“Now if you can just do me the honour of focussing your minds on words you can understand as much as you did on words you couldn’t, we can still make this a worthwhile experience.” Apparently he had their rapt attention for the rest of the lecture (1).

How improving concentration and memory will improve your life

Concentration is vital if you want to achieve anything. How and on what you focus determines what kind of life you have. Any great piece of music, painting, tennis stroke, surgical procedure, book, hoop shot, building, movie, or computer programming can only come about through the transforming power of deep and prolonged concentration.

And you can only commit something to memory once you’ve concentrated on it properly.

When you focus on learning or performing, concentration needs to be singular. As the old saying has it: “If you chase two rabbits, you catch neither.”

To learn anything you need to:

A, Concentrate on and commit to memory what you were focussing on.
B, Use this new knowledge at the right time by recalling it from your memory.

In a world of ever increasing distractions, those who can alternate at will between ‘bigger picture thinking’ and laser beam ‘micro-concentration’ will always have the edge. Let these tips help you concentrate and remember better.

1) Clear your mind

You need to concentrate and remember. But to do this you need to ensure that your mind and body have no other pressing needs. Imagine someone who hadn’t eaten for a week trying to focus on learning a new maths equation. The drive for food would wipe away concentration on anything other than…food.

Look after yourself and you’ll be better able to focus on what you need to. By purposefully meeting your ‘lower needs’ (lower but vital), you’ll free up the spare capacity in your mind to concentrate better.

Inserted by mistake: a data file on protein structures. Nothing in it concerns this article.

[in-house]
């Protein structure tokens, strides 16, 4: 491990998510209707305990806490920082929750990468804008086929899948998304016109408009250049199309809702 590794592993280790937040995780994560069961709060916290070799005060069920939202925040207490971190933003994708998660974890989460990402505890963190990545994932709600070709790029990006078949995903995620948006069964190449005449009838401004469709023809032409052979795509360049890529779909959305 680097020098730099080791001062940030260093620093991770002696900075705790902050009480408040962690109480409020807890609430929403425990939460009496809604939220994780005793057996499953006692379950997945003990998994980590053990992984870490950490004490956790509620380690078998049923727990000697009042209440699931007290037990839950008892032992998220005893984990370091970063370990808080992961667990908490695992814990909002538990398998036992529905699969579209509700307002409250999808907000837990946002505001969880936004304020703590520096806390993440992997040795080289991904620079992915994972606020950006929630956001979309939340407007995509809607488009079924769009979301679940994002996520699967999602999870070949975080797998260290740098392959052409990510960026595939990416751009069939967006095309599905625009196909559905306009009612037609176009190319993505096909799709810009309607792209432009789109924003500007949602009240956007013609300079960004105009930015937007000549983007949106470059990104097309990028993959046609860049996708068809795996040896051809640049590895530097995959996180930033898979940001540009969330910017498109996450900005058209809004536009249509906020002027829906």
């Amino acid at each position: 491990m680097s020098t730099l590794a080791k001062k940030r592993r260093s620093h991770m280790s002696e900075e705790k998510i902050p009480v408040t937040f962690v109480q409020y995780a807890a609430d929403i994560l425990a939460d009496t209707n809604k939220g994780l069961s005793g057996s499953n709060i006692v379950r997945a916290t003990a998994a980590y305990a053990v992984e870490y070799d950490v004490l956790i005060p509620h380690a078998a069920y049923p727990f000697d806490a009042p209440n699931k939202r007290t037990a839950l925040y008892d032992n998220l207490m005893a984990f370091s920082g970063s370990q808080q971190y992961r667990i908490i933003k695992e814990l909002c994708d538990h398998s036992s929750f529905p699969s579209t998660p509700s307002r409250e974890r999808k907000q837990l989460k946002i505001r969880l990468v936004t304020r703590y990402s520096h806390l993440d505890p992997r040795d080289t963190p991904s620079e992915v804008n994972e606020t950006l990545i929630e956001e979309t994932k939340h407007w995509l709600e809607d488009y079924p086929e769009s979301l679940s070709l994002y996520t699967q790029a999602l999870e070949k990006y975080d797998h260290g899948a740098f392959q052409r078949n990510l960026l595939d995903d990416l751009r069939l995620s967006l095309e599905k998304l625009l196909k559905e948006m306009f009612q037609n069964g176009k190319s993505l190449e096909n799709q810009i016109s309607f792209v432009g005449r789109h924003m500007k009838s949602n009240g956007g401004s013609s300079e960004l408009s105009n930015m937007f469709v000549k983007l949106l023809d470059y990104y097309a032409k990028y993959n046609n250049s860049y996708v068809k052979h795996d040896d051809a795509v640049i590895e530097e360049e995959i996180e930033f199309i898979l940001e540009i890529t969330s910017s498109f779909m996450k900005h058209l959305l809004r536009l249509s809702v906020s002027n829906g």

If you’re hungry, eat before getting down to work; if you’re restless, get rid of it by exercising before concentrating; if you’re tired, then rest; if you’re attention-starved, chat to a friend for an hour. If what you really need is to talk to someone or have a nutritious meal or catch up on sleep, then these needs will eat into your capacity to concentrate or remember. Once these needs are met, you’ll have a clean start and a clearer mind.

2) Throw out the mental trash

You only have so much concentration to give. If it’s ‘stolen’ by pointless TV, aimless surfing, or endless gossip, then:

  • Your capacity to extend concentration may become impaired (just as taste for nutritious food can be spoiled by a diet of junk).
  • You’ll have less time to concentrate on what you need to.

Purposely cultivate quiet, distraction-free time. It’s easy to get addicted to checking Twitter feeds, email, and texts. But we used to survive without this constant communication. If concentration is a glass panel, then all these devices can splitter and scatter it to the point of uselessness if we’re not careful. Get used to less of those distractions (for example, discipline yourself to check emails only at certain times) so you can get more single concentration back into your life.

3) Get into the concentration zone fast

Ever watched a cat focus intently on a mouse hole or seen a truly great athlete forget everything around them except the serve or penalty shot? The future, past, all else evaporates when you concentrate this powerfully. The word ‘concentration’ may sound like it needs effort, but when you focus so intently that you get into the ‘zone’, then time flies by and you surprise yourself by what you can learn and achieve. And it feels easy.

To max up your powers of concentration, you can purposefully get yourself in the zone with this exercise: